Special Stop Codons

We’ve seen that the genetic code channels cytosine deamination (one of the most common mutations) such that a rather random pool of amino acids is converted to a cluster of hydrophobic residues while at the same time is quite exceptional at buffering against deleterious mutations. But let’s consider the three termination codons that function as stop signals during the synthesis of proteins.

The three stop codons are as follows:




The first thing to note about all three stop codons is that none of them contain cytosine (C). In other words, these three are perfectly immune to cytosine deamination.

But remember that DNA is double-stranded. Is the complementary sequence on the other strand of DNA likewise immune to cytosine deamination?

The stop codons shown above are in the RNA format, so let’s put them in the DNA format:




Let’s now use the Watson-Crick base pair rules to write out the sequence on the complementary DNA:




As you can see, the first triplet has no C’s, so no worry there.

Oh, oh, the other two do have cytosine and are thus susceptible to deamination.

So what happens to the second when C is deaminated to T?


Hey, that’s going to generate TAA on the other strand. In other words, a stop codon.

But what about the third one?


The same thing!

In other words, these three stop codons are perfectly immune to the effects of cytosine deamination, meaning that one of the most common DNA mutations will not touch them. This, in turn, means that cytosine deamination will not create mutations that extend the C-terminal end of a protein. Yet more evidence of the exceptional nature of the universal genetic code.

Clearly, the choice of these three stop codons does not look arbitrary nor like a frozen accident. In fact, back in 2005, David Orren published a paper about this entitled, “The irresistible resistance of nonsense: Evolutionary adaptation of termination codons to minimize the effects of common DNA damage” (DNA Repair Vol: 4 Issue: 10, September 28, 2005, pp: 1208-1212). He noted:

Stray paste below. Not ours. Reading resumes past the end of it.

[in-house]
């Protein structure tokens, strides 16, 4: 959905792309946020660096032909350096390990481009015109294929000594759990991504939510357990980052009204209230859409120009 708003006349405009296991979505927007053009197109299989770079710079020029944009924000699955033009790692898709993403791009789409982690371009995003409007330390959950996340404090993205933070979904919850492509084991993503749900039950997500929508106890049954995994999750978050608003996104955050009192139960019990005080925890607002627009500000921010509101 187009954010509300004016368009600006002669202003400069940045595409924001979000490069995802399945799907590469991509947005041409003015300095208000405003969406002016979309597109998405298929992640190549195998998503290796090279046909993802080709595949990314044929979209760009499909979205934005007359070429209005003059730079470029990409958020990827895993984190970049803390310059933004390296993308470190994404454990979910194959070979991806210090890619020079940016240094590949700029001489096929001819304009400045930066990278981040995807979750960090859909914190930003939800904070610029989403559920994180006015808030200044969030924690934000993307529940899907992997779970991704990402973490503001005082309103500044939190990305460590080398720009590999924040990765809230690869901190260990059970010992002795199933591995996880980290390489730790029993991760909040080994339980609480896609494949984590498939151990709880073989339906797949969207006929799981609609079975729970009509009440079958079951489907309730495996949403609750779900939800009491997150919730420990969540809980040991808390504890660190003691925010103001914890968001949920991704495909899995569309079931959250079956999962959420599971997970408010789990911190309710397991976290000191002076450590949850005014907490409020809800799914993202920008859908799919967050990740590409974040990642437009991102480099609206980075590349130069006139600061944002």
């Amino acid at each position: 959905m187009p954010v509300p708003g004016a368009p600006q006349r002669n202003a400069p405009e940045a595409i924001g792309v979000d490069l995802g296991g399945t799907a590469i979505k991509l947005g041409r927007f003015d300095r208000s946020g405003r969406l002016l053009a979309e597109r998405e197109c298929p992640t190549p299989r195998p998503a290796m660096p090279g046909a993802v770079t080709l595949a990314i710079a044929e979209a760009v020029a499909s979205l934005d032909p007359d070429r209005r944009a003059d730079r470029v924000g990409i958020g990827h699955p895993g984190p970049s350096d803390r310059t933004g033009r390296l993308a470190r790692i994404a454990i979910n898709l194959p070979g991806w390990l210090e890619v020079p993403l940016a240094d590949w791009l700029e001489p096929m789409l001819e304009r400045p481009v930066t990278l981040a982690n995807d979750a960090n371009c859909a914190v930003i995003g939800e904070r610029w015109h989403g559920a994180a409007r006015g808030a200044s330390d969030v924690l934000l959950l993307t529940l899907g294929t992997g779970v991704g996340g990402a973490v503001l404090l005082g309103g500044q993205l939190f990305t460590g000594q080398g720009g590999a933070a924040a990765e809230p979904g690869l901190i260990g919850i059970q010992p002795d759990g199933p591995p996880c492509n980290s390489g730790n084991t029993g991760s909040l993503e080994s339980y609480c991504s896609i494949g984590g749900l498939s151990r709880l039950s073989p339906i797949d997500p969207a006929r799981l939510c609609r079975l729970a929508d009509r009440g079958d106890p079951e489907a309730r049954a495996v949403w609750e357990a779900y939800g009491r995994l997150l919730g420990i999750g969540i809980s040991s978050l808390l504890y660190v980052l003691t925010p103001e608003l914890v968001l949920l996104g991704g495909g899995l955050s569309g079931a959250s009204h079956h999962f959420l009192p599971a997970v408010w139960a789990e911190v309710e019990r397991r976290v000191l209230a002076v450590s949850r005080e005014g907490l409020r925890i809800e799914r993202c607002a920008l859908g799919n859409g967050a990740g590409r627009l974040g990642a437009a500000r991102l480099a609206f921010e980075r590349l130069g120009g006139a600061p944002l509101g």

Thus, termination codon sequences are resistant or well-adapted to TM resulting from not only guanine lesions but also cytosine deamination. Intriguingly, the predominance of the ochre codon as the termination signal for prokaryotic genes [9] might be explained by cytosine deamination events that ultimately result in convergence of ATC and ACT sequences to ATT in the template DNA.

I might also mention that yours truly was on the right track about this before Orren’s paper. Back on the Brainstorms forum, on November 25, 2002, I posted the following:

So let me offer a brief preview. Each of the three stop codons (UAG, UGA, and UAA) can be reached by a single cytosine deamination event. If we consider both strands, the CG:UA transitions can reach 7/9 positions. In contrast, the stop codons themselves are not nearly as prone to mutation through deamination (none contain cytosine). This asymmetry suggests that base substitutions are more likely to generate nonsense mutations than chain elongation mutations (not to mention that the codon pool to reach nonsense mutations is larger than the codon pool to reach chain elongation mutations). This makes sense from a front-loading perspective, as premature termination might unleash a subset of domains roughly analogous to Force’s DDC hypothesis. This could then set up selective pressure for recombination of domains. Chain-elongators, on the other hand, simply end up translating noise, which is probably less useful from an evolutionary perspective. This thus intersects with error correction and my thesis, where apoB is a good proof-of-concept example. Anyway, I’ll expand on this in a latter essay.


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